Q: I'm afraid my pension will not be enough. Can I work for another school district or my local college?
A: If you are 65 or older, there is no limit as to how much you can earn in New York state public employment. If you're younger, you need to know about the earnings limit, which is set by the state Legislature and governor. The current earnings limit for retirees under age 65 who are working in public employment is $30,000 per calendar year. If you expect to earn more than $30,000 per calendar year, you may either suspend your retirement benefit or work under Section 211 (if your employer receives prior approval from the state entity with jurisdiction over your employment). The State Education Department is the approving authority for school district employment. Your employer must request a waiver.
If you return to work for the same employer from which you retired, SED requires that a gap in employment exist before resuming employment. (The exception is if you return to your same district and do per diem subbing and earn less than $30,000.)
The waiting period does not apply if you work for a different school district, if you are employed by the State University of New York or if you earn less than the statutory limit for that calendar year.
If you are considering working for a school district as a "consultant," you must have the agreement reviewed and approved by the state Teachers' Retirement System. As a consultant, you cannot be an employee of the district or perform a function that normally would be performed by a teacher or an administrator. A third-party agent may inform you that your earnings in retirement are unlimited as long as your pay does not come directly from the school district. This is not correct.
You may have unlimited earnings (without affecting your TRS retirement benefit) in the following cases: private or federal employment; public employment outside New York state; New York state public employment beginning in the calendar year you turn age 65; and New York state public employment as an elected official, inspector of elections, poll or ballot clerk, commissioner of deeds, juror or notary public. Find more information online at www.nystrs.org.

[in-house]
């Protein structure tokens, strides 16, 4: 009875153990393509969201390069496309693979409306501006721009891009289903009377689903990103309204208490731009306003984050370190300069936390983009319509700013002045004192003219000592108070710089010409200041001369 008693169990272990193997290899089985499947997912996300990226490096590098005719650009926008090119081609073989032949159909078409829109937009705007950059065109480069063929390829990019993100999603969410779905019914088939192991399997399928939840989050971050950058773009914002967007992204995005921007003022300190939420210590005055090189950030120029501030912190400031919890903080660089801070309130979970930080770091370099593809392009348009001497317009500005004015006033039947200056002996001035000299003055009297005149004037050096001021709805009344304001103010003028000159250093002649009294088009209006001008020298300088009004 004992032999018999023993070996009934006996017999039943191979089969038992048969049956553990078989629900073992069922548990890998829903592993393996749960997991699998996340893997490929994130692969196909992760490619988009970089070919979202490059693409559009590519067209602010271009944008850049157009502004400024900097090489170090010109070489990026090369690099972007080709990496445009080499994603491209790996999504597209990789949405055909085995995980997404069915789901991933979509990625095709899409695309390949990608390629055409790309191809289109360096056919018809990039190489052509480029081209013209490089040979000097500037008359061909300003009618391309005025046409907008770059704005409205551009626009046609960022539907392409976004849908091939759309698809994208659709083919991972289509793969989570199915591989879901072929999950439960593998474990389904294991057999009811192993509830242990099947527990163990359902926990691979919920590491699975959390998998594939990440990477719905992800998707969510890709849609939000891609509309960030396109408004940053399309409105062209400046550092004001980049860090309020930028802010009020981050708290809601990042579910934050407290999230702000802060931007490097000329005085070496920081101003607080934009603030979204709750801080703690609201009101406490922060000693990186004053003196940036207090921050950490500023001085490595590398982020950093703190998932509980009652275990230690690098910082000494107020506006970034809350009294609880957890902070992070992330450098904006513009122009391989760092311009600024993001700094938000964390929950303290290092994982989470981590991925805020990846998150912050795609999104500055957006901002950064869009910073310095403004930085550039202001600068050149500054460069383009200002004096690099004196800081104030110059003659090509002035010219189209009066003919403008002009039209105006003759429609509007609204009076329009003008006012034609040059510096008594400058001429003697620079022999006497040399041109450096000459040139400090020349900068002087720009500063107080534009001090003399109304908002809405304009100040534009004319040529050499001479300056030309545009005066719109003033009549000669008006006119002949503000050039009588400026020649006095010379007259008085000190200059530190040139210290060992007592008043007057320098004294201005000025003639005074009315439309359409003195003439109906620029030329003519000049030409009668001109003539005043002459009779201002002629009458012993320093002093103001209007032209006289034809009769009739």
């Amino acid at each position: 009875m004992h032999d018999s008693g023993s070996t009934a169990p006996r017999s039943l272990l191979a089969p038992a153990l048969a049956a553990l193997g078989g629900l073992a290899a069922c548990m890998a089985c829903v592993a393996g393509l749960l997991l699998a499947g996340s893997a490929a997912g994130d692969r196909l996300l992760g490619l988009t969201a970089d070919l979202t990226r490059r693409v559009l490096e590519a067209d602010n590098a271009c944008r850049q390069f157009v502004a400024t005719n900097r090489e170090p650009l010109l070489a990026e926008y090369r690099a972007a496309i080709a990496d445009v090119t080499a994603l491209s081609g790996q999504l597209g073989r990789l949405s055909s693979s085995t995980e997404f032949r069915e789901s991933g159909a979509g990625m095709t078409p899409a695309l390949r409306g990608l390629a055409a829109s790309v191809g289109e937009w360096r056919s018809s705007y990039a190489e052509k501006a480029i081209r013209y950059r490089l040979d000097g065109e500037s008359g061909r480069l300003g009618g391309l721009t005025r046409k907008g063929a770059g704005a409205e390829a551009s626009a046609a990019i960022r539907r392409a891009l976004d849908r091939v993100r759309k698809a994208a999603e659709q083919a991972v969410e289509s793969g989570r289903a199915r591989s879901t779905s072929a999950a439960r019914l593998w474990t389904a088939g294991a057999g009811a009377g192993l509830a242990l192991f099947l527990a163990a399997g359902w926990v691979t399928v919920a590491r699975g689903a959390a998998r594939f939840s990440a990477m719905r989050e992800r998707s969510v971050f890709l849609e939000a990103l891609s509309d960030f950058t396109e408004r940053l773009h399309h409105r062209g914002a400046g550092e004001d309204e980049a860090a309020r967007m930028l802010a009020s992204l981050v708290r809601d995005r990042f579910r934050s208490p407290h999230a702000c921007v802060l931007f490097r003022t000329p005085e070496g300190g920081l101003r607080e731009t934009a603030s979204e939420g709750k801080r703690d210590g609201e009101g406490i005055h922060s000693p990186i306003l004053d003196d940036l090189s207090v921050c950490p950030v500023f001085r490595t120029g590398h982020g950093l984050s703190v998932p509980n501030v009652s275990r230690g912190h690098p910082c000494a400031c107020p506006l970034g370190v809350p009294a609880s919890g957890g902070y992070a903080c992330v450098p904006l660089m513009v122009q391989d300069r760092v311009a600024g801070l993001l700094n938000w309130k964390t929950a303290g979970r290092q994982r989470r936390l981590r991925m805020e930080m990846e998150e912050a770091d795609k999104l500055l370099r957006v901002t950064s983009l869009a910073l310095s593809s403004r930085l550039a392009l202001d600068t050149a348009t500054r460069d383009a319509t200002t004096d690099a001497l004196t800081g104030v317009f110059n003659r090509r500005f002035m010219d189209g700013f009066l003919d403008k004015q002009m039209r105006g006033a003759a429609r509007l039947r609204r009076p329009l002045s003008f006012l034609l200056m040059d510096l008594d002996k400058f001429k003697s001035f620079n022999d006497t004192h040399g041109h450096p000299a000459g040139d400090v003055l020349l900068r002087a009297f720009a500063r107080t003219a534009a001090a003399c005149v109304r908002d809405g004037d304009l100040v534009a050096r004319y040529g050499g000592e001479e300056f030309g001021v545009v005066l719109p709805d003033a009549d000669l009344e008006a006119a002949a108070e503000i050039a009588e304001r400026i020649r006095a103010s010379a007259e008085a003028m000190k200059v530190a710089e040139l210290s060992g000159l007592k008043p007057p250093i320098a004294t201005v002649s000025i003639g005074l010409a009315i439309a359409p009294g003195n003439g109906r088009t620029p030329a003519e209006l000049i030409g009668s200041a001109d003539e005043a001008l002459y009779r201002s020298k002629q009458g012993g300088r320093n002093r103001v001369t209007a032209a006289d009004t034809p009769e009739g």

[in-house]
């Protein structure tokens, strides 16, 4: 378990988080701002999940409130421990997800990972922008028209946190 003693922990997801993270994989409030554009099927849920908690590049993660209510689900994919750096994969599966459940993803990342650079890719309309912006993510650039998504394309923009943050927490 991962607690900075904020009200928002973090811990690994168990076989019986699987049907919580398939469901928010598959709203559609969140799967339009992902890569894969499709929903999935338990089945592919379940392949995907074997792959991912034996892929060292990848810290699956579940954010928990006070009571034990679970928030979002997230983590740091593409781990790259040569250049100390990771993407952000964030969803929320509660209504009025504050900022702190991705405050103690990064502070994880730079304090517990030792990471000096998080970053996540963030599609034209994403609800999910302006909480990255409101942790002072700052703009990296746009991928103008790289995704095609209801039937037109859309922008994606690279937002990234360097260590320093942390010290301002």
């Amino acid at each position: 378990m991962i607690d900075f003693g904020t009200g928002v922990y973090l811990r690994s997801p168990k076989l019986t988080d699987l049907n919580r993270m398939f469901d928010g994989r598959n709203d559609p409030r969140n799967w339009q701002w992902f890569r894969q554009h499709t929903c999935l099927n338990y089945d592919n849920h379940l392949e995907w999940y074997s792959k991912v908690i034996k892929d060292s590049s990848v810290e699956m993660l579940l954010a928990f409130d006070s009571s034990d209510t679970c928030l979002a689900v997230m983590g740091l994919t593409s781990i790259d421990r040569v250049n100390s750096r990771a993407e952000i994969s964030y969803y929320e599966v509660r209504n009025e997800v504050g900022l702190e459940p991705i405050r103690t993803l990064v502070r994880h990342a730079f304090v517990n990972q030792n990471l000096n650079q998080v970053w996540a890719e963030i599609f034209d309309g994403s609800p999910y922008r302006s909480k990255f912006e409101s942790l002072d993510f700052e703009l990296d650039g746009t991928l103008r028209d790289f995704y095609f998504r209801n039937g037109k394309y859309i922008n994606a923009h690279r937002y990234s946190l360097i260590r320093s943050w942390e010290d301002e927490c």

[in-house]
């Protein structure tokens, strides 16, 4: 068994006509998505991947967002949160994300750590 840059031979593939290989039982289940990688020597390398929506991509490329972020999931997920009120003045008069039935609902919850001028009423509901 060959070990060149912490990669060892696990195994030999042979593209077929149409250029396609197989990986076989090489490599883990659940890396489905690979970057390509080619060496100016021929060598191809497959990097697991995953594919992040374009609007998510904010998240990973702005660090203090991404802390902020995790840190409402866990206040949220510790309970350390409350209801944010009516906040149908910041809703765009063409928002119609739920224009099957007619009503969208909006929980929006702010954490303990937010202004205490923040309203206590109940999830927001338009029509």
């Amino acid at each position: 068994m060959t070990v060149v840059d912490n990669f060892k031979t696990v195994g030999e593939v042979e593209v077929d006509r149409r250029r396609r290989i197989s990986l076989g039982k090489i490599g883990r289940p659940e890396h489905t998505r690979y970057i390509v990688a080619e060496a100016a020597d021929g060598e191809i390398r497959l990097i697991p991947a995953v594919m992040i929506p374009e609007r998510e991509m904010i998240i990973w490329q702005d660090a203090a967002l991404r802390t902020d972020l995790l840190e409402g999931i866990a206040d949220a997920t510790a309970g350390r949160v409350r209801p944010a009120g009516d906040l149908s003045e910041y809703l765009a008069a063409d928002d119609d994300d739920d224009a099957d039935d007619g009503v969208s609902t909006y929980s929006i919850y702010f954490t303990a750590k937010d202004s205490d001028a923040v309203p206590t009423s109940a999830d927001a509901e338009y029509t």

Q: Last month's column said that if you're laid off, you can keep your TRS membership active if you work 20 or more days as a substitute or part-time employee (like a part-time teaching assistant) in a school year, within a seven-year period. What if I'm laid off more than seven years? Do I have to work another 20 days?
A: If you are laid off for more than seven years, you can substitute to meet the above requirements. If there is no activity over a seven-year period, the membership will terminate if you are a non-vested member. It's important to note that working the equivalent of 20 full-time days equals one month of service credit, and nine months of credit equals a full year for NYSTRS.
Note: Members of all ages are invited to attend a TRS Pension and Retirement Education Program. Nearly two dozen one-day sessions are scheduled around the state this summer. These seminars are not designed for individual retirement counseling, but will answer your general questions about pension calculation rules, payment options, estate and financial planning, Social Security and more. You must register in advance for the free sessions.
For more information, go to www.nystrs.org.